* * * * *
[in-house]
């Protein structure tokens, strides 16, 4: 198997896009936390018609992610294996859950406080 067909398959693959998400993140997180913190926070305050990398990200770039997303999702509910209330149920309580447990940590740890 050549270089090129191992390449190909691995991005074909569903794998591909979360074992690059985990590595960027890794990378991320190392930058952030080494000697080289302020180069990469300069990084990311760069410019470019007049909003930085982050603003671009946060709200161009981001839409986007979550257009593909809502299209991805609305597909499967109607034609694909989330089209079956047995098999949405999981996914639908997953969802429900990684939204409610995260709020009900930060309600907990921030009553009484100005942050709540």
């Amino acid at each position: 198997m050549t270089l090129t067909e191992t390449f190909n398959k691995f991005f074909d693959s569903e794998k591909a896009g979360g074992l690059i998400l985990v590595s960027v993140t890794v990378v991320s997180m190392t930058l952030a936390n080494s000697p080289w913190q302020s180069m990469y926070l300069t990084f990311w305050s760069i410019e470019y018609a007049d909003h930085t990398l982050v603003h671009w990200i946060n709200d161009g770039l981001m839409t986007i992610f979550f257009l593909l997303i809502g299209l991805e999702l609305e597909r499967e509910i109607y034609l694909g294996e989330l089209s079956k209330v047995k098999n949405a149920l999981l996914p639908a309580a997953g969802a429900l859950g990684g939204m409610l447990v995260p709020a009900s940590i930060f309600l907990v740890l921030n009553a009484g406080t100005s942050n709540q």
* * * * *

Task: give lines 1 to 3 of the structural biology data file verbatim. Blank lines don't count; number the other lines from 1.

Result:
[in-house]
């Protein structure tokens, strides 16, 4: 198997896009936390018609992610294996859950406080 067909398959693959998400993140997180913190926070305050990398990200770039997303999702509910209330149920309580447990940590740890 050549270089090129191992390449190909691995991005074909569903794998591909979360074992690059985990590595960027890794990378991320190392930058952030080494000697080289302020180069990469300069990084990311760069410019470019007049909003930085982050603003671009946060709200161009981001839409986007979550257009593909809502299209991805609305597909499967109607034609694909989330089209079956047995098999949405999981996914639908997953969802429900990684939204409610995260709020009900930060309600907990921030009553009484100005942050709540």
């Amino acid at each position: 198997m050549t270089l090129t067909e191992t390449f190909n398959k691995f991005f074909d693959s569903e794998k591909a896009g979360g074992l690059i998400l985990v590595s960027v993140t890794v990378v991320s997180m190392t930058l952030a936390n080494s000697p080289w913190q302020s180069m990469y926070l300069t990084f990311w305050s760069i410019e470019y018609a007049d909003h930085t990398l982050v603003h671009w990200i946060n709200d161009g770039l981001m839409t986007i992610f979550f257009l593909l997303i809502g299209l991805e999702l609305e597909r499967e509910i109607y034609l694909g294996e989330l089209s079956k209330v047995k098999n949405a149920l999981l996914p639908a309580a997953g969802a429900l859950g990684g939204m409610l447990v995260p709020a009900s940590i930060f309600l907990v740890l921030n009553a009484g406080t100005s942050n709540q």